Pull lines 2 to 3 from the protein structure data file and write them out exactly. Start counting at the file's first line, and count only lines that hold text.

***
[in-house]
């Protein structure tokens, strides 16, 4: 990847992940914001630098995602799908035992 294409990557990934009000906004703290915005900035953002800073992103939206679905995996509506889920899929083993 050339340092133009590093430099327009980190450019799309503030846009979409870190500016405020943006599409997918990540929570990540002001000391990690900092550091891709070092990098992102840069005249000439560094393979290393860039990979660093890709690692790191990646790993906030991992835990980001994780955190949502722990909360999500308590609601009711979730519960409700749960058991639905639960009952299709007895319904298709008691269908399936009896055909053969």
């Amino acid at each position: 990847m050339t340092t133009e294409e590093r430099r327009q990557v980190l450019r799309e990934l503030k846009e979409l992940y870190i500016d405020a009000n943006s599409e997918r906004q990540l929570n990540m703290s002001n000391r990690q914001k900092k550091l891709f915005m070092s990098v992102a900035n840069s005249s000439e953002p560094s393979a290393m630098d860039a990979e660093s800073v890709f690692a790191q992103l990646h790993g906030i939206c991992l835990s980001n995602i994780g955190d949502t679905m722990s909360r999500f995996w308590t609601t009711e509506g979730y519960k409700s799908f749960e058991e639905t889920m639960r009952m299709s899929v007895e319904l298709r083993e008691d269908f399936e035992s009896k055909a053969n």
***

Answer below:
């Protein structure tokens, strides 16, 4: 990847992940914001630098995602799908035992 294409990557990934009000906004703290915005900035953002800073992103939206679905995996509506889920899929083993 050339340092133009590093430099327009980190450019799309503030846009979409870190500016405020943006599409997918990540929570990540002001000391990690900092550091891709070092990098992102840069005249000439560094393979290393860039990979660093890709690692790191990646790993906030991992835990980001994780955190949502722990909360999500308590609601009711979730519960409700749960058991639905639960009952299709007895319904298709008691269908399936009896055909053969």
């Amino acid at each position: 990847m050339t340092t133009e294409e590093r430099r327009q990557v980190l450019r799309e990934l503030k846009e979409l992940y870190i500016d405020a009000n943006s599409e997918r906004q990540l929570n990540m703290s002001n000391r990690q914001k900092k550091l891709f915005m070092s990098v992102a900035n840069s005249s000439e953002p560094s393979a290393m630098d860039a990979e660093s800073v890709f690692a790191q992103l990646h790993g906030i939206c991992l835990s980001n995602i994780g955190d949502t679905m722990s909360r999500f995996w308590t609601t009711e509506g979730y519960k409700s799908f749960e058991e639905t889920m639960r009952m299709s899929v007895e319904l298709r083993e008691d269908f399936e035992s009896k055909a053969n």